Summertime is the time for socializing, and socializing today often revolves around alcohol.
Whether you’re grabbing drinks with friends, having White Claws on the beach, or having a beer at a baseball game (beer just tastes better at sporting events), much of our social life revolves around alcohol. Though it can be fun to let loose with a couple of drinks with friends in moderation, what does it say about our social culture and health?
Do We Always Have To Get Drinks?
I enjoy getting drinks as much as the next twenty-something and love having a drink or two with family and friends, but my question is, why does it always have to be getting drinks? I understand getting drinks is less of a commitment because it’s nearly impossible to escape dinner when you realize that the guy is crazy five minutes in (and dinner is also super expensive), but does it have to be getting drinks every time? When it comes to friends, does it always have to be catching up at happy hour or getting brunch with bottomless mimosas?
I personally prefer coffee for a first date or catching up with friends (unless I’ve known the friend for several years and know nothing will get out of hand), but coffee dates are usually saved for weekends and days off, and we don’t all have the luxury of easily scheduling a coffee date. Getting drinks on a first date or to catch up with a friend makes sense because most of us have an hour to spare when we get off work.
Unfortunately, this has led to the normalization of casual drinking, which isn’t good for our health and can lead to developing destructive habits. Though moderate alcohol consumption doesn’t make much of a difference in our health, drinking regularly can easily turn into alcohol abuse.
You’ve probably heard alcohol referred to as a “social lubricant” — it does help you to relax and converse more easily after all. And it’s great for decompressing after a long day. Getting drinks can be a good way to be more relaxed when meeting someone new or when socializing after a stressful work week. But drinking becomes problematic when it becomes a crutch. If you can’t socialize without a wine glass in your hand, or you can’t decompress in other healthy ways, then getting drinks has gotten out of hand.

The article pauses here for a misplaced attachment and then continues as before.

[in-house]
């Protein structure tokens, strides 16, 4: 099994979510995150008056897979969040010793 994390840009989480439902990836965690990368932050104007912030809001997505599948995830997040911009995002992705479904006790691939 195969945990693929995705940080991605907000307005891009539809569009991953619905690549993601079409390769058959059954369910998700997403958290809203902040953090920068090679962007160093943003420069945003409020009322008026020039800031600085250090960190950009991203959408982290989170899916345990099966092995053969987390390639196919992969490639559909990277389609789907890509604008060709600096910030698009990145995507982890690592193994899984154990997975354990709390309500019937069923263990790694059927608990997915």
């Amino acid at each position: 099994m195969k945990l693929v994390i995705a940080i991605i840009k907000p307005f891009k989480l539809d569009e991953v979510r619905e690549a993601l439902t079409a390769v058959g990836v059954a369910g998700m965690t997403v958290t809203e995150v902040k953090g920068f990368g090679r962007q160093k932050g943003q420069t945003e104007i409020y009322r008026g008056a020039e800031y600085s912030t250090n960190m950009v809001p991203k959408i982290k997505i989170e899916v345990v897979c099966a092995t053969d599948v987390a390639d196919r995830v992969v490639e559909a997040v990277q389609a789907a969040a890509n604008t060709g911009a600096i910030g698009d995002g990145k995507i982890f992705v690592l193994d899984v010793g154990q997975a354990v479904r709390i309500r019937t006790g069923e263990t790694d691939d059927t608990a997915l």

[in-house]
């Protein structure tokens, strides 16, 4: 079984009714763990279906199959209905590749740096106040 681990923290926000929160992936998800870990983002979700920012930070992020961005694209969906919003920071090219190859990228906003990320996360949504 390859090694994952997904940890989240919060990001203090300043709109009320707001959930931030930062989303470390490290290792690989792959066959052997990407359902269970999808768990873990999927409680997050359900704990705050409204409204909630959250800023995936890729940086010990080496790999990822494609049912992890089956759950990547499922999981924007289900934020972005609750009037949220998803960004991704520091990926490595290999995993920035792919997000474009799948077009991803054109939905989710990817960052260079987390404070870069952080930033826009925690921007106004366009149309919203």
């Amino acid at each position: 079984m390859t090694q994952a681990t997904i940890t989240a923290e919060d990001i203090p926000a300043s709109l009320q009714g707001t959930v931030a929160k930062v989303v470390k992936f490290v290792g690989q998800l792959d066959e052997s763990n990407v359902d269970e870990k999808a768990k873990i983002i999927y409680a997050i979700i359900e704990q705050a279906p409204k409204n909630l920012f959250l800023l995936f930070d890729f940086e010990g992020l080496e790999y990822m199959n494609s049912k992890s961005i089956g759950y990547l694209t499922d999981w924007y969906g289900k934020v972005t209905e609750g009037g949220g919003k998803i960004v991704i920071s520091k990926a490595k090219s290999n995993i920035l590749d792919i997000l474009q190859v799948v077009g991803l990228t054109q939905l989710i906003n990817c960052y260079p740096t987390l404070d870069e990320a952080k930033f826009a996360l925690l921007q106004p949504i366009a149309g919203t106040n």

The social pressures of having a drink or two (or five) whenever you go out with friends or on a date can make it hard to say no to a drink, but it’s possible to avoid abusing alcohol by being honest with your peers. I usually limit myself to one or two drinks when I go out because I’m a lightweight and can’t handle alcohol like I could in my early twenties (RIP to the days when I could drink a bottle of wine and not be hungover at work the next morning), and setting these boundaries can be a healthy way of enjoying yourself. If your peers don’t accept your decisions, they’re not worth being around. Life is too short to deal with people who encourage you to surpass boundaries around your health.
Millennials and Gen Z Have a Different Relationship with Alcohol (and It’s Not a Good One)
Thanks to the popularity of hard seltzers like White Claw and wine brands catering to young women through the popularization of rosé (no shade, both are delicious), Millennials and older Gen Zers have a different relationship with alcohol than their older counterparts. Millennials are more likely to enjoy drinks like wine, vodka, and whiskey over beer and are more adventurous when it comes to trying new types and brands of drinks, and this trend has passed on to Gen Zers in their early twenties.
Though there isn’t a lot of research regarding Gen Zers and alcoholism (probably because the majority of them haven’t turned 21 yet), there’s plenty of research on Millennials and alcoholism/alcohol abuse. According to Peaks Recovery Center, a treatment center in Colorado, Millennial alcohol abuse is a real problem: “The National Institute on Alcohol Abuse and Alcoholism states that young adults make up 31% of all alcoholics. Just like how parents and older generations drink at home after a long day, so do Millennials. However, they drink more during the weekends and any other event that involves a good time. The craft beer and craft cocktails made today can create an even larger drinking culture and status than ever before. Today’s college-age kids take more alcohol, college students drink more, and even young professionals in the job market drink excess alcohol than previous generations.”
The post continues, “The question many people still ask is what has led to the quick rise of alcoholics among young adults. Letting Millennials continue with their drinking habits citing a natural growth stage could lead to a lifelong problem of alcoholism or even death. Millennials show no significant signs of quitting their drinking habits, but it typically lessens over time.”
Why are Millennials drinking so much? Is it just the easy accessibility and wide range of alcohol? Is it because social drinking is our cultural norm? Do we just want to take the edge off of life? Or does it represent bigger cultural issues, like the delay of marriage, family life, and responsibility, comfort with credit card debt, or trauma from broken families or hookup culture?
Though the majority of our social lives revolve around alcohol, this doesn’t mean we need to sacrifice our health or our relationship with alcohol to have a social life. There’s nothing wrong with drinking in moderation, and it’s important to set boundaries around drinking in social situations to prevent ourselves from going overboard.
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